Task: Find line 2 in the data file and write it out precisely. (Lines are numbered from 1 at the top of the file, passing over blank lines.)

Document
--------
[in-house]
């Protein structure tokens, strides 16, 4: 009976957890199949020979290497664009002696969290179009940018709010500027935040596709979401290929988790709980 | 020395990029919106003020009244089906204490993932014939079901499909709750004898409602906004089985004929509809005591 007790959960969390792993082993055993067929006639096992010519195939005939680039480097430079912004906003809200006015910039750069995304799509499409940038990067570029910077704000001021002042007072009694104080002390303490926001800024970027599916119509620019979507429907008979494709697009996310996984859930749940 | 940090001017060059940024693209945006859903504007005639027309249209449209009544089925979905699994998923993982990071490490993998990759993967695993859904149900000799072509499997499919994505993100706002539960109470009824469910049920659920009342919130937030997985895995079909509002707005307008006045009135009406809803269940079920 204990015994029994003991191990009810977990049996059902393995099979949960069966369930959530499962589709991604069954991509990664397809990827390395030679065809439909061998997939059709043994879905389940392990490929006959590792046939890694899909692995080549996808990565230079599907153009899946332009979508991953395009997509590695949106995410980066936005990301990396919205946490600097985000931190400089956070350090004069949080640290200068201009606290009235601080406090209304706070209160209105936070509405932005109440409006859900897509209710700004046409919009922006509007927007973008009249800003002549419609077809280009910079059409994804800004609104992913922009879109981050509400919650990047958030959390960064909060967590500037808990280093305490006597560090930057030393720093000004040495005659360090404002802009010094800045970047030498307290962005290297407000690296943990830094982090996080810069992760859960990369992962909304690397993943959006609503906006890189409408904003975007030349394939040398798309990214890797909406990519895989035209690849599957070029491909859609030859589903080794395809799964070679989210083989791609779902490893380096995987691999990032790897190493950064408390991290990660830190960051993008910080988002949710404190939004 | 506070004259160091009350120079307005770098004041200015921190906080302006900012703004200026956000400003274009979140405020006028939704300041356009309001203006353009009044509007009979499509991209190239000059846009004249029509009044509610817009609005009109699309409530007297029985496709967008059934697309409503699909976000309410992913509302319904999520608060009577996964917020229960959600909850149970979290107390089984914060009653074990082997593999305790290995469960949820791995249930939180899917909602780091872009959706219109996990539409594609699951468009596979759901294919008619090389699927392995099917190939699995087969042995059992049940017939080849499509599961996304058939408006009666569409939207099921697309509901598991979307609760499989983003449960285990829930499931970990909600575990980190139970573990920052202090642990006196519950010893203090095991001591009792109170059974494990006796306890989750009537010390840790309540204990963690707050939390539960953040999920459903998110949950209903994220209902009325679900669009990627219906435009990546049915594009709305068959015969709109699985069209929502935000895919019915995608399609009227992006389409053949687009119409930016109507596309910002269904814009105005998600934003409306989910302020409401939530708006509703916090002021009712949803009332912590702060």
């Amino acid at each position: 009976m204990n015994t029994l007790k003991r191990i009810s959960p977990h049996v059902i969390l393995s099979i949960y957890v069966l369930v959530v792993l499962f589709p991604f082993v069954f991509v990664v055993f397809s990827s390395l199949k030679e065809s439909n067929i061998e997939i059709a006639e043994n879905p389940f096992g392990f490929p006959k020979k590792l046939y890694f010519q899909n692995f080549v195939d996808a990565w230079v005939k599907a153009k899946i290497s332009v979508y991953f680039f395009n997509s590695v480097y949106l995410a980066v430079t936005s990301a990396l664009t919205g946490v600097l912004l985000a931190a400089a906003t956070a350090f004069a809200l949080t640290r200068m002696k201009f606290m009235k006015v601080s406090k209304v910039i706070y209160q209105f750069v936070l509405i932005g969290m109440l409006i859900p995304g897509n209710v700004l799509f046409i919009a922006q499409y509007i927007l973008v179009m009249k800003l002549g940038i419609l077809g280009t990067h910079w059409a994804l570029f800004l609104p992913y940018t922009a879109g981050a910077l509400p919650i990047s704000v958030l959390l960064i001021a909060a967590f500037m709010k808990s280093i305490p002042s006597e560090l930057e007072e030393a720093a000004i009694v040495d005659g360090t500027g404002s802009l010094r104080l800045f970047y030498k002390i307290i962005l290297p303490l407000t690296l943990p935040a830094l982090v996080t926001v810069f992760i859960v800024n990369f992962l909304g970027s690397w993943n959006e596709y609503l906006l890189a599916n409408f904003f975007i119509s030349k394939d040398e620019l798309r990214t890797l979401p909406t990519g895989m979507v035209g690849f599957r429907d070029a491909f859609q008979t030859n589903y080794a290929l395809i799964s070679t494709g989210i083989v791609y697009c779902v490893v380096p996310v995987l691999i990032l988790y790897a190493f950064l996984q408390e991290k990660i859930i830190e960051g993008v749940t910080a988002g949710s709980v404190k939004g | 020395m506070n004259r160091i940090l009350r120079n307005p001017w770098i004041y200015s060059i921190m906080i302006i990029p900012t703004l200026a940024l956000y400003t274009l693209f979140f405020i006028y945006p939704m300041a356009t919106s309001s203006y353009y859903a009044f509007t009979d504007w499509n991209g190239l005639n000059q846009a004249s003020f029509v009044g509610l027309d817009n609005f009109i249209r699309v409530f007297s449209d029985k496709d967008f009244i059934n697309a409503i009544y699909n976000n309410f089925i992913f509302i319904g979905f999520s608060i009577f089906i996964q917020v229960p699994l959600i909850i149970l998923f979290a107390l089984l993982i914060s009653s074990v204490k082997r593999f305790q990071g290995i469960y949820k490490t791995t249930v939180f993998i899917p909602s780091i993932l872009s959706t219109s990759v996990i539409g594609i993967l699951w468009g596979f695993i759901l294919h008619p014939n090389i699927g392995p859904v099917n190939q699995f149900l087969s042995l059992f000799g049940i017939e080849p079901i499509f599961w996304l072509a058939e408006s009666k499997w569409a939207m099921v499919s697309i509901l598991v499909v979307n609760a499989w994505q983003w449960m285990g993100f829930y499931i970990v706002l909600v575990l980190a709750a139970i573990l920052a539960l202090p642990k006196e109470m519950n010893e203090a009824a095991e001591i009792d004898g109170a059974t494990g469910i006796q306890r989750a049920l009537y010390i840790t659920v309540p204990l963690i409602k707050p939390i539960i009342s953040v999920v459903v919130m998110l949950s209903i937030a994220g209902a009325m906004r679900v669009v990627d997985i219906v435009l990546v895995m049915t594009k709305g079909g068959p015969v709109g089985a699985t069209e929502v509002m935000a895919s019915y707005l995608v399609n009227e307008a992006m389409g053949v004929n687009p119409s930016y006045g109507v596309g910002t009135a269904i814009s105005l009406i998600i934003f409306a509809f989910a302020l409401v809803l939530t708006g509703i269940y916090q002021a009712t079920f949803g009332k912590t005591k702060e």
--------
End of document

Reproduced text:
């Protein structure tokens, strides 16, 4: 009976957890199949020979290497664009002696969290179009940018709010500027935040596709979401290929988790709980 | 020395990029919106003020009244089906204490993932014939079901499909709750004898409602906004089985004929509809005591 007790959960969390792993082993055993067929006639096992010519195939005939680039480097430079912004906003809200006015910039750069995304799509499409940038990067570029910077704000001021002042007072009694104080002390303490926001800024970027599916119509620019979507429907008979494709697009996310996984859930749940 | 940090001017060059940024693209945006859903504007005639027309249209449209009544089925979905699994998923993982990071490490993998990759993967695993859904149900000799072509499997499919994505993100706002539960109470009824469910049920659920009342919130937030997985895995079909509002707005307008006045009135009406809803269940079920 204990015994029994003991191990009810977990049996059902393995099979949960069966369930959530499962589709991604069954991509990664397809990827390395030679065809439909061998997939059709043994879905389940392990490929006959590792046939890694899909692995080549996808990565230079599907153009899946332009979508991953395009997509590695949106995410980066936005990301990396919205946490600097985000931190400089956070350090004069949080640290200068201009606290009235601080406090209304706070209160209105936070509405932005109440409006859900897509209710700004046409919009922006509007927007973008009249800003002549419609077809280009910079059409994804800004609104992913922009879109981050509400919650990047958030959390960064909060967590500037808990280093305490006597560090930057030393720093000004040495005659360090404002802009010094800045970047030498307290962005290297407000690296943990830094982090996080810069992760859960990369992962909304690397993943959006609503906006890189409408904003975007030349394939040398798309990214890797909406990519895989035209690849599957070029491909859609030859589903080794395809799964070679989210083989791609779902490893380096995987691999990032790897190493950064408390991290990660830190960051993008910080988002949710404190939004 | 506070004259160091009350120079307005770098004041200015921190906080302006900012703004200026956000400003274009979140405020006028939704300041356009309001203006353009009044509007009979499509991209190239000059846009004249029509009044509610817009609005009109699309409530007297029985496709967008059934697309409503699909976000309410992913509302319904999520608060009577996964917020229960959600909850149970979290107390089984914060009653074990082997593999305790290995469960949820791995249930939180899917909602780091872009959706219109996990539409594609699951468009596979759901294919008619090389699927392995099917190939699995087969042995059992049940017939080849499509599961996304058939408006009666569409939207099921697309509901598991979307609760499989983003449960285990829930499931970990909600575990980190139970573990920052202090642990006196519950010893203090095991001591009792109170059974494990006796306890989750009537010390840790309540204990963690707050939390539960953040999920459903998110949950209903994220209902009325679900669009990627219906435009990546049915594009709305068959015969709109699985069209929502935000895919019915995608399609009227992006389409053949687009119409930016109507596309910002269904814009105005998600934003409306989910302020409401939530708006509703916090002021009712949803009332912590702060």